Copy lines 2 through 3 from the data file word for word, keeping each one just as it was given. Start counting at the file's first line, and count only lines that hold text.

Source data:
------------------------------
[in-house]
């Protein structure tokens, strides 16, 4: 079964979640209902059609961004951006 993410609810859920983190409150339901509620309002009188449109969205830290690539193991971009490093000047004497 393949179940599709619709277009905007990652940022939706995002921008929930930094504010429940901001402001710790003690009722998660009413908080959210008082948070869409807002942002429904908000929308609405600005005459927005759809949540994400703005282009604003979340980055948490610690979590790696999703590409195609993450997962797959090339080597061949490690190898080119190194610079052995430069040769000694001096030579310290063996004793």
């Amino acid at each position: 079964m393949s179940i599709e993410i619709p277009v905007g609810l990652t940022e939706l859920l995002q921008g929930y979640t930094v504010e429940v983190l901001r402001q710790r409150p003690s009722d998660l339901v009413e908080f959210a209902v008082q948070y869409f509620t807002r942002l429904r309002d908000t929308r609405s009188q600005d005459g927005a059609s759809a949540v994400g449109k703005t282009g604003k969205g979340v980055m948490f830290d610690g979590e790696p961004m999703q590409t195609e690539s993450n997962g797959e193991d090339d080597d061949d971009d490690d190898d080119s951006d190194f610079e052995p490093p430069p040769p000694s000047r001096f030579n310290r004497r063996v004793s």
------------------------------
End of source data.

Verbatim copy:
């Protein structure tokens, strides 16, 4: 079964979640209902059609961004951006 993410609810859920983190409150339901509620309002009188449109969205830290690539193991971009490093000047004497 393949179940599709619709277009905007990652940022939706995002921008929930930094504010429940901001402001710790003690009722998660009413908080959210008082948070869409807002942002429904908000929308609405600005005459927005759809949540994400703005282009604003979340980055948490610690979590790696999703590409195609993450997962797959090339080597061949490690190898080119190194610079052995430069040769000694001096030579310290063996004793």
């Amino acid at each position: 079964m393949s179940i599709e993410i619709p277009v905007g609810l990652t940022e939706l859920l995002q921008g929930y979640t930094v504010e429940v983190l901001r402001q710790r409150p003690s009722d998660l339901v009413e908080f959210a209902v008082q948070y869409f509620t807002r942002l429904r309002d908000t929308r609405s009188q600005d005459g927005a059609s759809a949540v994400g449109k703005t282009g604003k969205g979340v980055m948490f830290d610690g979590e790696p961004m999703q590409t195609e690539s993450n997962g797959e193991d090339d080597d061949d971009d490690d190898d080119s951006d190194f610079e052995p490093p430069p040769p000694s000047r001096f030579n310290r004497r063996v004793s």